White-nose syndrome in bats is really sad. Sure, bats are rabies-carrying sky rats, but they’re kind of cool little critters. They were using sonar way before the military jumped on and hogged all the credit, and they’re expert aviators with way more control over their wings and flight patterns than either birds or insects. Birds and insects (and I suspect flying dinosaurs) have rigid wings, but bat wings are flexible, a nifty adaptation if you’re in to maximum maneuverability. Any way, white-nose syndrome, caused by a fungus from Europe, is really doing a number on American bats and shutting down the caves where they live to adventurers because the fungus is carried on people’s clothes.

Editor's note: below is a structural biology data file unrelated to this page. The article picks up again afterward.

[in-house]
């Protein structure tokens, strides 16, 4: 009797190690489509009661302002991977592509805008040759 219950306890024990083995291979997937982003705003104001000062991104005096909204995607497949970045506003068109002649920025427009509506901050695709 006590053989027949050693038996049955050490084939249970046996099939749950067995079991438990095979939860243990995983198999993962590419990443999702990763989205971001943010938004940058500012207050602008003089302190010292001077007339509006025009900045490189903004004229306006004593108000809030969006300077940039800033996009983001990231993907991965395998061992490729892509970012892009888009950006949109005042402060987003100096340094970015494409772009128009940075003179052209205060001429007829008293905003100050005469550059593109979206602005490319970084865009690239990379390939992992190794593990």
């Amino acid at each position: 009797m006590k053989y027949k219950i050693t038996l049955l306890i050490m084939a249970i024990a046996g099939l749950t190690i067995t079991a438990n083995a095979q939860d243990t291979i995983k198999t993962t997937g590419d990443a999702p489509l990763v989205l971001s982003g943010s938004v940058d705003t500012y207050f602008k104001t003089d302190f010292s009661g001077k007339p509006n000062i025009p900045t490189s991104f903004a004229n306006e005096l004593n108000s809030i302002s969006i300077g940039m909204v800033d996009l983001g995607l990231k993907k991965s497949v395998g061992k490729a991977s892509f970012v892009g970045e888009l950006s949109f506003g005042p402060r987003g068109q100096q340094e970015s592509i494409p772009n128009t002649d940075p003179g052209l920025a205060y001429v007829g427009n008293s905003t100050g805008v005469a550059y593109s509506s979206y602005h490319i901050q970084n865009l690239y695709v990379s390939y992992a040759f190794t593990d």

I was on a cruise on in the Tennessee River Gorge a few months ago. It’s a beautiful part of the Ridge and Valley Province of the Appalachians with all sorts of great natural areas, perfect for swimming, hiking, or caving, but the guide on the cruise explained that a lot of the really great caves are closed to tourists these days because of this pernicious parasite. The fungus is all over the east and is moving west of the Mississippi, and as Discovery News reports, the research continues:
In the latest advance, the strongest evidence yet suggests that infection with a suspected fungus causes the deadly disease. What’s more, the fungus appears to have traveled to North America from Europe, most likely on a human shoe.